Or it can be planting a community garden to promote community and food healthy food in our community. That lead to Alexander Kuthy to start coming here. Remember Alex? He sadly passed away a little while ago, but he shared his testimony with us. An irreligious man that hated the church growing up because a priest tried to sexually assault him. He lived most of his life completely unconcerned with God until he had an accident and he said, “All of a sudden I was aware that I needed God.” Alex would stroll into my office and chat with me. In five years, I can probably count on my one hand how many appointments I had at my office that were actually booked in advance. That’s just fine, my life is far more interesting for it. Alex lived with a new purpose. You saw that in him. He said he lived all his life for himself, now he was making up time living for God. He believed in devoting his life to “spreading peace” as he said it often.
I hope everyone goes home, reads some scripture, meditates, and prays upon it, and asked themselves, “What is my purpose? Is my purpose living the Gospel, completely without reservation? Is my reason for being alive walking in God’s love, worshiping in God’s love, showing others God’s love?”
If it is and the person next to you agrees, that is the church, brothers and sisters. That is what we are doing here together.
3. The Gospel is Our Unity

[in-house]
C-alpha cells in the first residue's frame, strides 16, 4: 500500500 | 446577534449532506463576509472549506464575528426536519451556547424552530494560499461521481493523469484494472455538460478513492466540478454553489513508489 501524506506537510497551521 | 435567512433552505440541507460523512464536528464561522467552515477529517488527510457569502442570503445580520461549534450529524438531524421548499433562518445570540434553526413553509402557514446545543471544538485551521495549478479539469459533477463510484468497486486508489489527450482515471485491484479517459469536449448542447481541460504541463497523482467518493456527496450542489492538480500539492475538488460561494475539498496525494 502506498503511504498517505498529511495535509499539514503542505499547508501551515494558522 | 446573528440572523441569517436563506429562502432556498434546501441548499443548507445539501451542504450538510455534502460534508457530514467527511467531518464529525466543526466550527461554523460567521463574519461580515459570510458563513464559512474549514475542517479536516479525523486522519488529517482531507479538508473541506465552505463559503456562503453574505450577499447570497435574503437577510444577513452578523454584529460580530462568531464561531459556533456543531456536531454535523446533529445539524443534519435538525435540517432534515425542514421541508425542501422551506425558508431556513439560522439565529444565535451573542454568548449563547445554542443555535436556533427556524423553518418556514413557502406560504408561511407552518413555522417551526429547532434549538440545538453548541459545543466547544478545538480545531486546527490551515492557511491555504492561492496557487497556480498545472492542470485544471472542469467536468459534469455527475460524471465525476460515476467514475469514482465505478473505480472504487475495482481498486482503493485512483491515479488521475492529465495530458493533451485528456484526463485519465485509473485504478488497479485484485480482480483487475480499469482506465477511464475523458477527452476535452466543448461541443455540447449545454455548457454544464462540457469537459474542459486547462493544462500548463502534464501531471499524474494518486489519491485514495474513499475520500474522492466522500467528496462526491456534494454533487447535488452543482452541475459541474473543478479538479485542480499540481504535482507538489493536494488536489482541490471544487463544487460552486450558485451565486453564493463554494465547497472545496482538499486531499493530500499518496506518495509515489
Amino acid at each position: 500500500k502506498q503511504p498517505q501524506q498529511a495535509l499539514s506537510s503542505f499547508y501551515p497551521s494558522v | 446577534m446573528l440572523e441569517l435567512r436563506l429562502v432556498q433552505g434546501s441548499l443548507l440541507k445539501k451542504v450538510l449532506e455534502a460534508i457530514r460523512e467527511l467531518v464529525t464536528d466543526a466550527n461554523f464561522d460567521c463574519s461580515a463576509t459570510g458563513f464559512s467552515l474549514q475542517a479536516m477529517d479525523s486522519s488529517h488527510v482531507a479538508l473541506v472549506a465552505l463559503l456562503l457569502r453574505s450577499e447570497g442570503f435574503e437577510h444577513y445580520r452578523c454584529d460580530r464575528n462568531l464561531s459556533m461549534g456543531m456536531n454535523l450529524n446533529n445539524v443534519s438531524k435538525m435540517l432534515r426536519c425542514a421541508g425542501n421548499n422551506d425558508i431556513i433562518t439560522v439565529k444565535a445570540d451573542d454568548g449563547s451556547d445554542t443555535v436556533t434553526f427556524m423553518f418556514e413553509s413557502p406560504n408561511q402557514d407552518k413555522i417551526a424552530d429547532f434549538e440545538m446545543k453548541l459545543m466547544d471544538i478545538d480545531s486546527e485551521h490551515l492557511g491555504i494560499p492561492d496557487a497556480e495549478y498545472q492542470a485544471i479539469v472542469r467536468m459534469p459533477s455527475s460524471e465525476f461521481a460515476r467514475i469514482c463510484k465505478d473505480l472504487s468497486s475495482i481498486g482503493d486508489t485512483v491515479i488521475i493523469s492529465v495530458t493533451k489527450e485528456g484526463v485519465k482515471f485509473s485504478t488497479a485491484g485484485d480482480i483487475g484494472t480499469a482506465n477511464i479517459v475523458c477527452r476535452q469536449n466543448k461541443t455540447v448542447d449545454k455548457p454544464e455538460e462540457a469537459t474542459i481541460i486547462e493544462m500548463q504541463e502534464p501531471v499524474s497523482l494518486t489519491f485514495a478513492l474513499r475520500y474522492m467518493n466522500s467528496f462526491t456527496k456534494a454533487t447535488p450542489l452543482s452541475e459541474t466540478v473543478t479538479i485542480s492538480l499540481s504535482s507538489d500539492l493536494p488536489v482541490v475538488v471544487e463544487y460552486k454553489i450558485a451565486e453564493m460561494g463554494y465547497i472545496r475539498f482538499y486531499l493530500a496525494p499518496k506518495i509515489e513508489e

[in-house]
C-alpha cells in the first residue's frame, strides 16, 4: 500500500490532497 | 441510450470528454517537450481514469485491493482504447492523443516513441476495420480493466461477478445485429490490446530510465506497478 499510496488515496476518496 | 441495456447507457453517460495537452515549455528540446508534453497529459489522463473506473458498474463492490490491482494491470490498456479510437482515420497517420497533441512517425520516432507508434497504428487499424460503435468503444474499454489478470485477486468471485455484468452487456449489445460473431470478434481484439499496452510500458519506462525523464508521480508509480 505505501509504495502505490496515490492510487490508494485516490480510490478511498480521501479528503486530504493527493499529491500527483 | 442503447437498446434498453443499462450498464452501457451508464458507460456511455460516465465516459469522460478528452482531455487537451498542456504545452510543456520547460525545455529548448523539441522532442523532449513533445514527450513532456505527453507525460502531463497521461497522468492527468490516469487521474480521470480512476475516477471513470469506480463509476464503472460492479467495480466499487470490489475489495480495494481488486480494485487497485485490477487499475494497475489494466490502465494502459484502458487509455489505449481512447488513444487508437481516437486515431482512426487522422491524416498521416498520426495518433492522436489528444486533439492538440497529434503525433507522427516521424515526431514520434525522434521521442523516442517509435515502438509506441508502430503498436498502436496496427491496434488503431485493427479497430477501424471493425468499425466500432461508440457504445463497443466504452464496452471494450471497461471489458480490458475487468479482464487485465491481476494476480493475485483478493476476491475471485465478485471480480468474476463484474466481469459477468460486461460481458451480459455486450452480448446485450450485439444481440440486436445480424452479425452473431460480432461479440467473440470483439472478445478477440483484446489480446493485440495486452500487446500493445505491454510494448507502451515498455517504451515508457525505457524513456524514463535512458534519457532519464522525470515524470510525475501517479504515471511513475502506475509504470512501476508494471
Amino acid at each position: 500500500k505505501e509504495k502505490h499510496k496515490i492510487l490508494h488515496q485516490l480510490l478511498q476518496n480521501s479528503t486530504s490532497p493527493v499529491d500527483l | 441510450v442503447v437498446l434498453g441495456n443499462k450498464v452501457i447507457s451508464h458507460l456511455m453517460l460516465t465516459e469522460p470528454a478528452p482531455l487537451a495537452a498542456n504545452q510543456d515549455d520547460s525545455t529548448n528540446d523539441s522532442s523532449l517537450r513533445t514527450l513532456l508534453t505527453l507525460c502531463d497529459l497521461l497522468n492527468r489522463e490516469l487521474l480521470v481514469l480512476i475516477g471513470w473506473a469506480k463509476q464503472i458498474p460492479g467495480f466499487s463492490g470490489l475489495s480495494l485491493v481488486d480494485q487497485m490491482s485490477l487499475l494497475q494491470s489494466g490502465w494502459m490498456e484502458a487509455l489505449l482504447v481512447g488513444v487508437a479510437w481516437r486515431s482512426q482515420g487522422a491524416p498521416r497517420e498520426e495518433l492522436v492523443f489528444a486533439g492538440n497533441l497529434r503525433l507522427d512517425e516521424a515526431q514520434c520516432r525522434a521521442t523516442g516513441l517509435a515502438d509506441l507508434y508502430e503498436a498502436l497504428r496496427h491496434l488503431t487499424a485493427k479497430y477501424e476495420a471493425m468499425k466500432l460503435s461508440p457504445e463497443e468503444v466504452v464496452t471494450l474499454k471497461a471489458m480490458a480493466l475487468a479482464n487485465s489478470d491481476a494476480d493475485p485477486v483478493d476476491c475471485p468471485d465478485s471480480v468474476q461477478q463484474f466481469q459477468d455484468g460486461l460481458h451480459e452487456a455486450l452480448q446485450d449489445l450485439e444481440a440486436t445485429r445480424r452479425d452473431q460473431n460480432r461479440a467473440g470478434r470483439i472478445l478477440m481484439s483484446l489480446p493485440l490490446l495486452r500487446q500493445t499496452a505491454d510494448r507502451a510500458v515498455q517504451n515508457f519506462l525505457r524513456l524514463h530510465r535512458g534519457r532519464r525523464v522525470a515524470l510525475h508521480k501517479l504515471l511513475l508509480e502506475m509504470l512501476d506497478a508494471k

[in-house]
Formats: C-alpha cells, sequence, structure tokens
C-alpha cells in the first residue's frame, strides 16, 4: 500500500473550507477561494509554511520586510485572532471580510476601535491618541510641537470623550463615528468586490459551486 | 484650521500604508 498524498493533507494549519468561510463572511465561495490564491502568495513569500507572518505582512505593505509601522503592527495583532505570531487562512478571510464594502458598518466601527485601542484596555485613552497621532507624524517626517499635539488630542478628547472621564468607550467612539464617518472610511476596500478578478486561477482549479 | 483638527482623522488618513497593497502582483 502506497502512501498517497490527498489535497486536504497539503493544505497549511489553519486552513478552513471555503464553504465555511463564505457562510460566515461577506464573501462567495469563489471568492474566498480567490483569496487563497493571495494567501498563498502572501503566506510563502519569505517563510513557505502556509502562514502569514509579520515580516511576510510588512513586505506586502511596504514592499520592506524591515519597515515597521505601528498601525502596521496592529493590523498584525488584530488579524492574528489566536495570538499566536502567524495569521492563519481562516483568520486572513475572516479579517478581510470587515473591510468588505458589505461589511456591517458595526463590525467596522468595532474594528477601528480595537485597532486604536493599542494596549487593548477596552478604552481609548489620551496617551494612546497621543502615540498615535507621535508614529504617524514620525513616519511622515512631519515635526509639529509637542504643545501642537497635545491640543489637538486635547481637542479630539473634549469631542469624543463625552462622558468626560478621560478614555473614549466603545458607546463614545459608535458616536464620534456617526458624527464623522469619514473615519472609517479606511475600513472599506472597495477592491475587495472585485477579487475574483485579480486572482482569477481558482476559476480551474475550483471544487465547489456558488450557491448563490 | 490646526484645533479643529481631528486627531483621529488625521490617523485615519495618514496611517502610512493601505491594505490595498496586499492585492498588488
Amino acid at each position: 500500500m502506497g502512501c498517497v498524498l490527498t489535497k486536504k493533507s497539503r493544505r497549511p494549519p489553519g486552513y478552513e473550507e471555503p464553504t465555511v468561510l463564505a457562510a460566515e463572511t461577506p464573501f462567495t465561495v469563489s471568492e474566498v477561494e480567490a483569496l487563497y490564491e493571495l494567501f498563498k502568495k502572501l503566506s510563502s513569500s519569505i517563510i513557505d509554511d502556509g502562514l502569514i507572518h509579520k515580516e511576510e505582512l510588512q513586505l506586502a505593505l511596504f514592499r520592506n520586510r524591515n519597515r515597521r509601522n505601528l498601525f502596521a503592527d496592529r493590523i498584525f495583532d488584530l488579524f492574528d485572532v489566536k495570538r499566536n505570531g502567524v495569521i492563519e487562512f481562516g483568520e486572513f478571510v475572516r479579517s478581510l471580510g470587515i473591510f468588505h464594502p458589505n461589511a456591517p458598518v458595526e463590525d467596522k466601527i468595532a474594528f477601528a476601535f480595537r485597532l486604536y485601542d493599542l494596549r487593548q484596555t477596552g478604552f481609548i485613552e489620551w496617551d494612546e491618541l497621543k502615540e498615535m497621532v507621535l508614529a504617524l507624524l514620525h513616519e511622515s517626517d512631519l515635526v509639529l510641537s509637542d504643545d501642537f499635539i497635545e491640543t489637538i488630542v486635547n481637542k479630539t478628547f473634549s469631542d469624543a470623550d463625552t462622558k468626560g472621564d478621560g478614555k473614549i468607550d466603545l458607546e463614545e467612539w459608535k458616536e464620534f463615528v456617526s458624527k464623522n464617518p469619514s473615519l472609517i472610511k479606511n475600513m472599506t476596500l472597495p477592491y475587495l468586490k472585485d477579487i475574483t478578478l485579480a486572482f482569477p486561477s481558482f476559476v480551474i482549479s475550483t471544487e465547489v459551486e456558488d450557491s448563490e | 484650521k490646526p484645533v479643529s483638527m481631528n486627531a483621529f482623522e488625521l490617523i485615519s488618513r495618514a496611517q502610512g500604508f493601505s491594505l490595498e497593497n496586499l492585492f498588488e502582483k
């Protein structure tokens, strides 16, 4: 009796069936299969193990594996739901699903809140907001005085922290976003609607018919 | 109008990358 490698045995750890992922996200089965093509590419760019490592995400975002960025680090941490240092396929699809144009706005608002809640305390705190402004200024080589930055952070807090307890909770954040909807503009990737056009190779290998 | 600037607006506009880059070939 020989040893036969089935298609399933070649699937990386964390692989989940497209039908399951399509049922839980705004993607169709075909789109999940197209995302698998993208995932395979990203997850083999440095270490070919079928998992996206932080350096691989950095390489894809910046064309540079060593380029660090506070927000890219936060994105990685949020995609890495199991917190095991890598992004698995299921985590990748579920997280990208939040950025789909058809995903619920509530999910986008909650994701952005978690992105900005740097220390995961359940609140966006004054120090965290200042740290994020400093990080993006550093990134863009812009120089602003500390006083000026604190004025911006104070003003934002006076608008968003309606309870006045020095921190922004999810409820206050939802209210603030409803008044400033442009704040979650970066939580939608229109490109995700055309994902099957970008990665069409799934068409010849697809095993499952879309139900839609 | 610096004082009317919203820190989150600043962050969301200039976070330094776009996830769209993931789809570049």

“If you declare with your mouth, “Jesus is Lord,” and believe in your heart that God raised him from the dead, you will be saved.” (Romans 10:9)
It is such a simple phrase. Jesus is lord, and salvation is in trusting that work of the resurrection. Jesus is our unity. We so often make it Jesus plus a hold lot of other stuff, or Jesus can only mean the way I relate to Jesus.
I have spoken before that I was raised with a very fundamentalist faith. My grandfather was a fundamentalist Baptist pastor, and that is what formed me growing up. Fundamentalism is a lot of things. While many come by it sincerely, as I did, at its very worst, it is an arrogance that all my thoughts and interpretations are the right and infallible ones. It is often obsessed with control and certainty and simple pat answers; that affective sense of certainty in essence shields the reality that since most fundamentalists do not believe God loves all people perfectly, there is a deep sense that God might actually not love them either, unless they do and think a certain way. It is also oddly then obsessed with very specific and convoluted doctrines, whether about creation, the Bible, the atonement, how Jesus will return, you name it, and perfectionist behavior, usually obsessed with sexuality above any other sin. Each doctrine or behavior is then turned into a litmus test of who is truly a Christian and who is not, disregarding the historic creeds of our faith and that our communities must embody grace. It also sees everyone who believes differently and acts differently as dumb, delusional, or dangerous.
I know this not because I look down on fundamentalists, but because I used to think that way. I really did not know any other way to be honest.